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Indiana mall bans upturned hoodies for ‘safety and well-being of everyone’

By Scott Kaufman
Monday, March 3, 2014 15:44 EDT
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hoodie on shutterstock
 
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A central Indiana mall recently posted a sign indicating that shoppers wearing upturned “hoodies” aren’t welcome.

Signs prominently posted at the entrances of the Mounds Mall in Anderson, Indiana tell potential patrons that “[f]or the safety and well-being of everyone, please lower your hoodie.”

hoodie

The mall’s general manager, Braun Roosa, told the Herald Bulletin that the signs were “requested by local law enforcement. It is for security and ID purposes only. We don’t ask them to remove the hoodie, just lower it.”

Roosa said that the policy is similar to those enacted by financial institutions which ban the wearing of sunglasses inside.

One mall patron, Ranny Hinton Jr., said of the sign that “the wording is offensive.”

“It is mainly the younger generations that wear hoodies,” Hinton said. “I don’t think they should have it on there at all. There ain’t nothing on there about ski masks or beanies. Why does it matter about hoodies?”

Seventy-nine percent of the residents of Anderson, Indiana are white.

The “hoodie” became a flashpoint for conservative critics of black youth culture after the killing of Trayvon Martin by George Zimmerman. Geraldo Rivera even blamed the “hoodie” itself for Martin’s death.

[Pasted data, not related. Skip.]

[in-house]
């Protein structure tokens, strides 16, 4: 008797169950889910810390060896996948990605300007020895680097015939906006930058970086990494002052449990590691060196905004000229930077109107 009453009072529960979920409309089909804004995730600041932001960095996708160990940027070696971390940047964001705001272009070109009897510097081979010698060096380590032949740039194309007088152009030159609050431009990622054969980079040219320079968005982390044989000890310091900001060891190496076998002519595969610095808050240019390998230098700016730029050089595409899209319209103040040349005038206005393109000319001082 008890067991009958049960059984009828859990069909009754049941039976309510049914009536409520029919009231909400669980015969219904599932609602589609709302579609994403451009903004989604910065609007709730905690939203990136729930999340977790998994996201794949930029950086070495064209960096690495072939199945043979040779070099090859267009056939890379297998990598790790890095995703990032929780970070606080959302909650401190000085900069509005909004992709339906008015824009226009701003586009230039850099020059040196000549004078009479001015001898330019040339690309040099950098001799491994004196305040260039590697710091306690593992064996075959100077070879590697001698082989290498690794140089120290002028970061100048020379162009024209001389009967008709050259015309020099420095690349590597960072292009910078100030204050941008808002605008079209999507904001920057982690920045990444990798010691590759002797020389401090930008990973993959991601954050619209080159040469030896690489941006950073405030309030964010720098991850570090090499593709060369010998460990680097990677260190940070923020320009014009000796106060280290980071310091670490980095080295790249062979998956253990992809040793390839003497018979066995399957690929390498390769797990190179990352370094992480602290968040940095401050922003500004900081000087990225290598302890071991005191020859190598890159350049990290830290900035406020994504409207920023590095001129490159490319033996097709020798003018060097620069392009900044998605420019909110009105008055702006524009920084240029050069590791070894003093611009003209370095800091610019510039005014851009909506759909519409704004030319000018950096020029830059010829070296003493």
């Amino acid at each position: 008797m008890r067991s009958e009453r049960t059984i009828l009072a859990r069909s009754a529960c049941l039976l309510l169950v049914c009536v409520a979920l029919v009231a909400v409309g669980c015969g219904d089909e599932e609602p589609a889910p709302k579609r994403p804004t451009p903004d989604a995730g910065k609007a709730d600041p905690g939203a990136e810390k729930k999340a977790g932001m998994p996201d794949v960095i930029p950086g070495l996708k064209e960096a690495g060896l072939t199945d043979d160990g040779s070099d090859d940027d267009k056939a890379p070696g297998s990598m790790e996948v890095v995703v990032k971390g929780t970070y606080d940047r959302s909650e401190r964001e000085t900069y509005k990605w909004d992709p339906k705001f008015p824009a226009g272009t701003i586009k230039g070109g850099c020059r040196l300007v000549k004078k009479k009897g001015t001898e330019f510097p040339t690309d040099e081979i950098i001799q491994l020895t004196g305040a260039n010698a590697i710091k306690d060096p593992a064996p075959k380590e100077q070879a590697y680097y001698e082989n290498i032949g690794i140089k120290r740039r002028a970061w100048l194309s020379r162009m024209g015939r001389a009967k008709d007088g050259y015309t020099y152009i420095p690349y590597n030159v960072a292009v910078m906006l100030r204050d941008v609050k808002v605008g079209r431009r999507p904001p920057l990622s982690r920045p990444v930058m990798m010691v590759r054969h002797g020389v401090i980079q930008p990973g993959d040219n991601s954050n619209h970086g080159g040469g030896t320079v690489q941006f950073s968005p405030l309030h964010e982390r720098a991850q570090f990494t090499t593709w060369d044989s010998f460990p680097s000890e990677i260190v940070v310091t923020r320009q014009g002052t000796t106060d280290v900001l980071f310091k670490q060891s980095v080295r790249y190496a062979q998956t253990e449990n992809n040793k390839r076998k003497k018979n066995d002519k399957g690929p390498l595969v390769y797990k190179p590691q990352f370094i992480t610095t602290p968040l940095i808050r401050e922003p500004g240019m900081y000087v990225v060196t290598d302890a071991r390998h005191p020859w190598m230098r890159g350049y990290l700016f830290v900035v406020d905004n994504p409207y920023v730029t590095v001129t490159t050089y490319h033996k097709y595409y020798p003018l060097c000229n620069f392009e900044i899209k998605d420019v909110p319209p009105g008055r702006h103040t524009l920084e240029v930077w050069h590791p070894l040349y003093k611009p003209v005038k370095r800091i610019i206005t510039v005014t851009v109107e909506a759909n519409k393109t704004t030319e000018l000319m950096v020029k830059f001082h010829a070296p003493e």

“I think the hoodie is as much responsible for Trayvon Martin’s death as George Zimmerman was,” he said. “You have to recognize that this whole stylizing yourself as a gangsta — you’re going to be a gangsta wannabe, well people are going to perceive you as a menace. That’s what happens. It is an instant, reflexive action.”

He later apologized for waging what he called “a life-saving campaign” against “hoodies.”

Watch a report from 21Alive News here.

["Portrait Of Man Wearing Hoody" on Shutterstock]

Scott Kaufman
Scott Kaufman
Scott Eric Kaufman is the proprietor of the AV Club's Internet Film School and, in addition to Raw Story, also writes for Lawyers, Guns & Money. He earned a Ph.D. in English Literature from the University of California, Irvine in 2008.
 
 
 
 
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